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Revision: 27
Committed: Wed Aug 20 20:10:26 2008 UTC (10 years, 4 months ago) by kmr
File size: 6626 byte(s)
Log Message:
Fixed typo in README.

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1 This directory contains the code for the user-defined type,
2 BIOSEG, representing contiguous intervals in biological sequence.
3
4 (Most of this documentation is copied from contrib/seg/README.seg in the
5 PostgreSQL source).
6
7
8 FILES
9 =====
10
11 Makefile building instructions for the shared library
12
13 README.bioseg the file you are now reading
14
15 bioseg.c the implementation of this data type in C
16
17 bioseg.sql.in SQL code needed to register this type with PostgreSQL
18 (transformed to bioseg.sql by make)
19
20 INSTALLATION
21 ============
22
23 Change into the contrib directory in PostgreSQL and unpack the bioseg tar
24 file:
25 gzip -d < bioseg-x.y.tar.gz | tar xf -
26
27 (Or check-out from subversion with:
28 svn checkout svn://bioinformatics.org/svnroot/bioseg/trunk bioseg
29 in the contrib directory)
30
31 To install the type, change to the bioseg directory and run
32
33 make
34 make install
35
36 The user running "make install" may need root access; depending on the
37 configuration of PostgreSQL. If so this may work:
38
39 sudo make install
40
41 This only installs the type implementation and documentation. To make the
42 type available in any particular database, do
43
44 psql -d databasename < bioseg.sql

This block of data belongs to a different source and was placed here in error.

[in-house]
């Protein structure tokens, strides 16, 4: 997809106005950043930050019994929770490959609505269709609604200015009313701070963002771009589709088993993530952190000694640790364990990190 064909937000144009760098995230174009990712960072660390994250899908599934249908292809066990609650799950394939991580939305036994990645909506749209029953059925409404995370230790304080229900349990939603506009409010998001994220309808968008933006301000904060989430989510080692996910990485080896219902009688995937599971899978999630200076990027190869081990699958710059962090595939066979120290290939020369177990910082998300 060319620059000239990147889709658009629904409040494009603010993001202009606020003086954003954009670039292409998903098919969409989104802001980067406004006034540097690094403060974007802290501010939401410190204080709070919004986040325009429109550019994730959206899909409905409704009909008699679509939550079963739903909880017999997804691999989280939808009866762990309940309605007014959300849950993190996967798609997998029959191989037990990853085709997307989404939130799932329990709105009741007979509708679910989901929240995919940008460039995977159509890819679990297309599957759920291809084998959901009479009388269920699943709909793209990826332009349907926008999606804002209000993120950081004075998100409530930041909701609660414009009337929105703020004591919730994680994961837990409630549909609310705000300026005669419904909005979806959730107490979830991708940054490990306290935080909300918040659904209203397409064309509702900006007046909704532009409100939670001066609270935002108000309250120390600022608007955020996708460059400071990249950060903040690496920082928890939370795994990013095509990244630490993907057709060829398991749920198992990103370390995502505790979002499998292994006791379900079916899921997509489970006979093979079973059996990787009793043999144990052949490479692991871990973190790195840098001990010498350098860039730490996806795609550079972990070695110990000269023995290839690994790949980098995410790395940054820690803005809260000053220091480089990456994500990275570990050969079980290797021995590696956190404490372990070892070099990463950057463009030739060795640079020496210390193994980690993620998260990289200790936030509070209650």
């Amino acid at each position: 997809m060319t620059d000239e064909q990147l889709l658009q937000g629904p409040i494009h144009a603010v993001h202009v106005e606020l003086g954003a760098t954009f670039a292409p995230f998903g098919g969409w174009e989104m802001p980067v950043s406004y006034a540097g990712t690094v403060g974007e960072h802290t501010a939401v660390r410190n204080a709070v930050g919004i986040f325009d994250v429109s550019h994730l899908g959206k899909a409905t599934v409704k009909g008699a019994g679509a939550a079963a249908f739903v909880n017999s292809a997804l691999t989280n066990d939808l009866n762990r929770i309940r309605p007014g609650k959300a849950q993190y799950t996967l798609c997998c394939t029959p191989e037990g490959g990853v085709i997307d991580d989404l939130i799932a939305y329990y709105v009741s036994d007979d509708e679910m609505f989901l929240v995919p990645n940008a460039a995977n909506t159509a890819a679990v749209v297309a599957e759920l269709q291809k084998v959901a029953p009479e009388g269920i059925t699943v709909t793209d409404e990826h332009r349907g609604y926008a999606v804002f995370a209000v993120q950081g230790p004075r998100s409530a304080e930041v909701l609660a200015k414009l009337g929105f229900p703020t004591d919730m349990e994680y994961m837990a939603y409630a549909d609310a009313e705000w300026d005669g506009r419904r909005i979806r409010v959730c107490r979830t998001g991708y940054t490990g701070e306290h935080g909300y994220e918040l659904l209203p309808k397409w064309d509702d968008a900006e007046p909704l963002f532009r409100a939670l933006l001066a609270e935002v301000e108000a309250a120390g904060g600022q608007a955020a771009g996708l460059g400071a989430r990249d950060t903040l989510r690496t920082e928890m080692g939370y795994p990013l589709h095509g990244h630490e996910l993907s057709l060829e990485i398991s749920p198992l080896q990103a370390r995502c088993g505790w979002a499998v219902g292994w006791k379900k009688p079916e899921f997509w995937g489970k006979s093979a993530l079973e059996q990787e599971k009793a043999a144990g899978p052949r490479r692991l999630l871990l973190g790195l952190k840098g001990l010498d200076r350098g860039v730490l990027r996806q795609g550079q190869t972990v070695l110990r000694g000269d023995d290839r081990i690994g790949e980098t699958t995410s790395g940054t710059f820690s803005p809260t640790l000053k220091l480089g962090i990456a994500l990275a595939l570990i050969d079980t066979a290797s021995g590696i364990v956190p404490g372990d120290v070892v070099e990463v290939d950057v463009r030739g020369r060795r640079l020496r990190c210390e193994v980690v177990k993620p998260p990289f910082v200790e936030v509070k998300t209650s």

45
46 If you install the type in the template1 database, all subsequently created
47 databases will inherit it.
48
49 To test the new type, after "make install" do
50
51 make installcheck
52
53 If it fails, examine the file regression.diffs to find out the reason (the
54 test code is a direct adaptation of the regression tests from the main
55 source tree).
56
57 If you have a full installation of PostgreSQL, including the pg_config
58 program, bioseg can be unpacked anywhere and built like:
59
60 make USE_PGXS=t
61 make install USE_PGXS=t
62 (or: sudo make install USE_PGXS=t)
63
64 and the type can then be installed in a particular database by any user with:
65
66 psql -d databasename < `pg_config --sharedir`/contrib/bioseg.sql
67
68
69 SYNTAX
70 ======
71
72 The user visible representation of an interval is formed using one or two
73 integers greater than 0 joined by the range operator ('..' or '...').
74 The first integer must be less than or equal to the second.
75
76 11..22 An interval from 11 to 22 inclusive - length 12 (= 22-11+1)
77
78 1...2 The same as 1..2
79
80 50 The same as 50..50
81
82 In a statement, bioseg values have the form:
83 '<start>..<end>'::bioseg
84 or can be created with:
85 bioseg_create(start, end)
86
87 For example:
88 CREATE TABLE test_bioseg (id integer, seg bioseg);
89 insert into test_bioseg values (1, '1000..2000'::bioseg);
90 or, equivalently
91 insert into test_bioseg values (1, bioseg_create(1000, 2000));
92
93
94 USAGE
95 =====
96
97 See http://www.bioinformatics.org/bioseg/wiki/Main/BiosegUsage for usage
98 examples.
99
100 The following is a list of the available operators. The [a, b] should be
101 replaced in a statement with 'a..b'::bioseg or bioseg_create(a, b).
102
103 [a, b] && [c, d] Overlaps
104
105 Returns true if and only if segments [a, b] and [c, d] overlap
106
107 [a, b] << [c, d] Is left of
108
109 The left operand, [a, b], occurs entirely to the left of the
110 right operand, [c, d]. It means, [a, b] << [c, d] is true if b
111 < c and false otherwise
112
113 [a, b] >> [c, d] Is right of
114